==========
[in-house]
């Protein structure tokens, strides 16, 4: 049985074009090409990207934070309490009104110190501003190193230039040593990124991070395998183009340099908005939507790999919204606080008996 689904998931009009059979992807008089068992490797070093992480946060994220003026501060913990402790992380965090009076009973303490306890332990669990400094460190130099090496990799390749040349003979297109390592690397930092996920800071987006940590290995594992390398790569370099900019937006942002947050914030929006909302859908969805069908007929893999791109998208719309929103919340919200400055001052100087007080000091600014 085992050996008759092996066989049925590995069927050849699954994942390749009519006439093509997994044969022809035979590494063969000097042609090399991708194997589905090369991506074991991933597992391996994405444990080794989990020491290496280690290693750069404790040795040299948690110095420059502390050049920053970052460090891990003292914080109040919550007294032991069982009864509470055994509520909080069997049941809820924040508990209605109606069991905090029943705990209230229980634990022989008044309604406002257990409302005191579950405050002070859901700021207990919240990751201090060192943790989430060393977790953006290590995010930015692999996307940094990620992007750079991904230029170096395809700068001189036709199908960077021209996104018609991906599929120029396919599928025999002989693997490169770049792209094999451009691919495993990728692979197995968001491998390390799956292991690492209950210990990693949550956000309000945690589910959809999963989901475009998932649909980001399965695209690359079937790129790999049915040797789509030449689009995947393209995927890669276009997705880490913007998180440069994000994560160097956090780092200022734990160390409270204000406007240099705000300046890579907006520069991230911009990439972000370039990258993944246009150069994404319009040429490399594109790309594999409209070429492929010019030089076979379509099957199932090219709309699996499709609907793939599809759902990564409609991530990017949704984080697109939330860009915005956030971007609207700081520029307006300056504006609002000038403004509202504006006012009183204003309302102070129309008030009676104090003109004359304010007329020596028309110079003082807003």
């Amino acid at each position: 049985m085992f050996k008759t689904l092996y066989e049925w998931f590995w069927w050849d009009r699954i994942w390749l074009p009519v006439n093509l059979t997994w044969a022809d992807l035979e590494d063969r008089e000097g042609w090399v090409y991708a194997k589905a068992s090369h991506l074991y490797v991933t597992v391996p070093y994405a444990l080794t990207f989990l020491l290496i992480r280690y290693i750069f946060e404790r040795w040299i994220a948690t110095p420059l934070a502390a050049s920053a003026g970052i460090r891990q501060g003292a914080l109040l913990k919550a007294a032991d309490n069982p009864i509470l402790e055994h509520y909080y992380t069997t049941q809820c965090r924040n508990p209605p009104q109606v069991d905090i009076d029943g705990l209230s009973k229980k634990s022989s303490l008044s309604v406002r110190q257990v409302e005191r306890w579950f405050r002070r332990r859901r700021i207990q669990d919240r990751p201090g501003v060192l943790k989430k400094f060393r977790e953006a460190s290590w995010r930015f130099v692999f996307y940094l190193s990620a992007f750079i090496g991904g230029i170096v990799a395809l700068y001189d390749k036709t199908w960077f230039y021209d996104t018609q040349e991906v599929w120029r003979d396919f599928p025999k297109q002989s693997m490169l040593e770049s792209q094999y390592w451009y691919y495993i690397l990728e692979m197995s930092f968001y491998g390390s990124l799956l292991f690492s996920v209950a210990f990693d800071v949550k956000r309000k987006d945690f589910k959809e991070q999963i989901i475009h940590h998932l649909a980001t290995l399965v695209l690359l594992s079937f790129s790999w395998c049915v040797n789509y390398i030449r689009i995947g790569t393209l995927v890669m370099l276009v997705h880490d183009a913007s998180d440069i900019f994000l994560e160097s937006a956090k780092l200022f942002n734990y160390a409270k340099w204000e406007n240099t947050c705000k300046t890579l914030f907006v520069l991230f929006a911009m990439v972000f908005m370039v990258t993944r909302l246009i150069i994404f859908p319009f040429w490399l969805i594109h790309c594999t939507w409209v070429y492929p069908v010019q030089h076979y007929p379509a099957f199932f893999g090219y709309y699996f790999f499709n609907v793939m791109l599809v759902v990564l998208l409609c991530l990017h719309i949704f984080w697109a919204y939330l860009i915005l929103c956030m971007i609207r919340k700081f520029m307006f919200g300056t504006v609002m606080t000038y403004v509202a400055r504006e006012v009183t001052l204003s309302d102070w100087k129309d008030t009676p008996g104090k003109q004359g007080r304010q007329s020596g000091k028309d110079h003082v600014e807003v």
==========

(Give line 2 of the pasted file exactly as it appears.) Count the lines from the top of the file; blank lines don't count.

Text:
């Protein structure tokens, strides 16, 4: 049985074009090409990207934070309490009104110190501003190193230039040593990124991070395998183009340099908005939507790999919204606080008996 689904998931009009059979992807008089068992490797070093992480946060994220003026501060913990402790992380965090009076009973303490306890332990669990400094460190130099090496990799390749040349003979297109390592690397930092996920800071987006940590290995594992390398790569370099900019937006942002947050914030929006909302859908969805069908007929893999791109998208719309929103919340919200400055001052100087007080000091600014 085992050996008759092996066989049925590995069927050849699954994942390749009519006439093509997994044969022809035979590494063969000097042609090399991708194997589905090369991506074991991933597992391996994405444990080794989990020491290496280690290693750069404790040795040299948690110095420059502390050049920053970052460090891990003292914080109040919550007294032991069982009864509470055994509520909080069997049941809820924040508990209605109606069991905090029943705990209230229980634990022989008044309604406002257990409302005191579950405050002070859901700021207990919240990751201090060192943790989430060393977790953006290590995010930015692999996307940094990620992007750079991904230029170096395809700068001189036709199908960077021209996104018609991906599929120029396919599928025999002989693997490169770049792209094999451009691919495993990728692979197995968001491998390390799956292991690492209950210990990693949550956000309000945690589910959809999963989901475009998932649909980001399965695209690359079937790129790999049915040797789509030449689009995947393209995927890669276009997705880490913007998180440069994000994560160097956090780092200022734990160390409270204000406007240099705000300046890579907006520069991230911009990439972000370039990258993944246009150069994404319009040429490399594109790309594999409209070429492929010019030089076979379509099957199932090219709309699996499709609907793939599809759902990564409609991530990017949704984080697109939330860009915005956030971007609207700081520029307006300056504006609002000038403004509202504006006012009183204003309302102070129309008030009676104090003109004359304010007329020596028309110079003082807003």